[This post is part of a series about observing a sabbath.]
As we close out this series, this final post is kind of a postscript.
This series has been written about observing a sabbath. By this, we have endeavored to consider the day as a beneficial practice or habit, but we have stopped short of talking about its more technical, theological shifts.
So, here I want to say just a word about its ongoing relevance for Christians.
The exegetical challenges of appropriating the Old Testament Sabbath to the New Covenant is beyond what we can shortly summarize.
What is clear, to most Christians anyway, is that something has changed in the arrival of Jesus, the Christ, and we must think about the Sabbath differently.
How so? At the very least, if you treat a Sunday as a sabbath, then something has changed. The Old Testament Sabbath was Saturday. To move it, or to change the details of the command itself, we must unmoor it. The debate tends to surround the question of how much should be unmoored.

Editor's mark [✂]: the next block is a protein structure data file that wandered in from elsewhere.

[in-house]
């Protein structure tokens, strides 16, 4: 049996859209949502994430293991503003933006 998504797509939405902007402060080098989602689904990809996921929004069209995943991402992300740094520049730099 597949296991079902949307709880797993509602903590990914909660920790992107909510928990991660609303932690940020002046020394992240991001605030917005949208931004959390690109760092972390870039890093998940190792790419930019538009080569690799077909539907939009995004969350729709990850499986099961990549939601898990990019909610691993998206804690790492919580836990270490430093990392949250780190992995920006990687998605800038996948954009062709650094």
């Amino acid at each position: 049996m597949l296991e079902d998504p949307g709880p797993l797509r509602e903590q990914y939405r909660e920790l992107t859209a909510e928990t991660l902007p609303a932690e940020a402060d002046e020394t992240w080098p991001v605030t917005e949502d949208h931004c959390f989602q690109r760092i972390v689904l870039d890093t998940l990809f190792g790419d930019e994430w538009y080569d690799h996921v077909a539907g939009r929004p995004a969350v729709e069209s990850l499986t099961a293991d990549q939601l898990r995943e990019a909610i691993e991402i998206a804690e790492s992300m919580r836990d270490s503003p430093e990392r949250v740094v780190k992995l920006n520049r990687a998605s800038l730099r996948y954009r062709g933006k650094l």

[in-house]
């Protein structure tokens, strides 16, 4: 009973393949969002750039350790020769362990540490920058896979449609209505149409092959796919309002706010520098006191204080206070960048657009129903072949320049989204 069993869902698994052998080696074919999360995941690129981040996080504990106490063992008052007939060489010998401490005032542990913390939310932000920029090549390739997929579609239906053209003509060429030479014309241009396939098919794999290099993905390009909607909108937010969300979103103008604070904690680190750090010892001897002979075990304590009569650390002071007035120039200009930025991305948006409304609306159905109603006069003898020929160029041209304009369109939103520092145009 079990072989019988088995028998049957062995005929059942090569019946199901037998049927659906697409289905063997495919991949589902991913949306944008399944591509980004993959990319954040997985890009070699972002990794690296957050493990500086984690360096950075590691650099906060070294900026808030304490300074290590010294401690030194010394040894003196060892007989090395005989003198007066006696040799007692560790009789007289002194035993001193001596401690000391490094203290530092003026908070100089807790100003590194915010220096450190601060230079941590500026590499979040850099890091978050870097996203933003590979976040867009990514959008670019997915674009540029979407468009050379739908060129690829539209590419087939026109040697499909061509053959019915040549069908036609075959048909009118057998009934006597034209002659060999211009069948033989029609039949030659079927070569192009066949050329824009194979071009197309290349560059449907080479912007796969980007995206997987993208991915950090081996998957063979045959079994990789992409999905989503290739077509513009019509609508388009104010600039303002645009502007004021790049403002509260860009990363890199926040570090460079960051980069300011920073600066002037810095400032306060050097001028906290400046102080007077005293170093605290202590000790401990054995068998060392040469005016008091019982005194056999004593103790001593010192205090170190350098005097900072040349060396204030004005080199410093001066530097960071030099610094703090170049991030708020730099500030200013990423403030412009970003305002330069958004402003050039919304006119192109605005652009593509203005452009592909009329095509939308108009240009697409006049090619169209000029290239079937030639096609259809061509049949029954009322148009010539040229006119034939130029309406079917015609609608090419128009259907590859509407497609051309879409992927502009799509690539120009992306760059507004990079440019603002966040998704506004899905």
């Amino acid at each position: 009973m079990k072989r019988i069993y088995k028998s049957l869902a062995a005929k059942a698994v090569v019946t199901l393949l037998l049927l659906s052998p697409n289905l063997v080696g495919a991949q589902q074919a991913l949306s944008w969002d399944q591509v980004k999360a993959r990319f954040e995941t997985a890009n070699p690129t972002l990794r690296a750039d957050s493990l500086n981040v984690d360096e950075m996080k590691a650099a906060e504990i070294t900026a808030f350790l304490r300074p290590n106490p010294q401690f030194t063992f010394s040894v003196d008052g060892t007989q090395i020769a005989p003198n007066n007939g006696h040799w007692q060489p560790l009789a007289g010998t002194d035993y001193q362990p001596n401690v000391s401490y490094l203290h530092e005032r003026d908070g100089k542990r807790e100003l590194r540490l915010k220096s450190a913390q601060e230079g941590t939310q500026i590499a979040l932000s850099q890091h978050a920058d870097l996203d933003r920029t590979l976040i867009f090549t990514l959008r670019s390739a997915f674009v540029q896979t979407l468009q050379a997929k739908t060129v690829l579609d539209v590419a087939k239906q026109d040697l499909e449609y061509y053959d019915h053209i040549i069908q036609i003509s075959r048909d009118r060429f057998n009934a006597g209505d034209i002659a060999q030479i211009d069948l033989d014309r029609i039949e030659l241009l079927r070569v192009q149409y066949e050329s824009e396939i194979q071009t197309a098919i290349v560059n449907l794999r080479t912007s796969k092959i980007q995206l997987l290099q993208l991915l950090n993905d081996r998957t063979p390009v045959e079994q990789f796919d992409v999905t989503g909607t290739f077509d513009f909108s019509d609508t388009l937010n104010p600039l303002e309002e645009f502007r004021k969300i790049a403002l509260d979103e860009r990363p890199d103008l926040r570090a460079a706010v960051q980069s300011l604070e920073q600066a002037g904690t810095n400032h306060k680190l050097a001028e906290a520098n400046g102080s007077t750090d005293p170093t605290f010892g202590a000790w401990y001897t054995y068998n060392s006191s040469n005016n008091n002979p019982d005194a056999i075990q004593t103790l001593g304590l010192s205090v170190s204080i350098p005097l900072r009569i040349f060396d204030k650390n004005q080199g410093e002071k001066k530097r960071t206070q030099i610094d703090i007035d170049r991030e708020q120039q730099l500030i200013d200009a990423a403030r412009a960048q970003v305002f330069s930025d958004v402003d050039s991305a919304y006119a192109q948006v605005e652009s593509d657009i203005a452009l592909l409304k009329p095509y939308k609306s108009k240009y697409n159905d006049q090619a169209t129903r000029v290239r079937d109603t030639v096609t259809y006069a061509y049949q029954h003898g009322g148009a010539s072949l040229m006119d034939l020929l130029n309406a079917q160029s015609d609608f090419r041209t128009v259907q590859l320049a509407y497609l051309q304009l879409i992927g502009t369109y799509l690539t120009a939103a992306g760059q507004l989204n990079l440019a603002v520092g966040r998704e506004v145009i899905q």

Again, this debate has filled books, so I won’t even try to rehearse it. But let me just suggest this: One day in seven, set apart for rest, remembrance, and relationship, is still relevant for Christians.
To me, the essential relevance is anchored in creation (a line of reasoning Luther takes). God himself rested and blessed the seventh day (Genesis 2:3). One day in seven. This is pre-fall, pre-law. This day in seven is like sleep, which has many forms, lengths, and exceptions, and yet is inarguably built into the necessary rhythms of life.
I think it is then safe to say one day in seven follows a similar logic and function in our lives as does sleep. As such, a sabbath day (or Lord’s Day) has ongoing relevance for Christians as a fundamental principle and rhythm.
I hope you will consider observing one.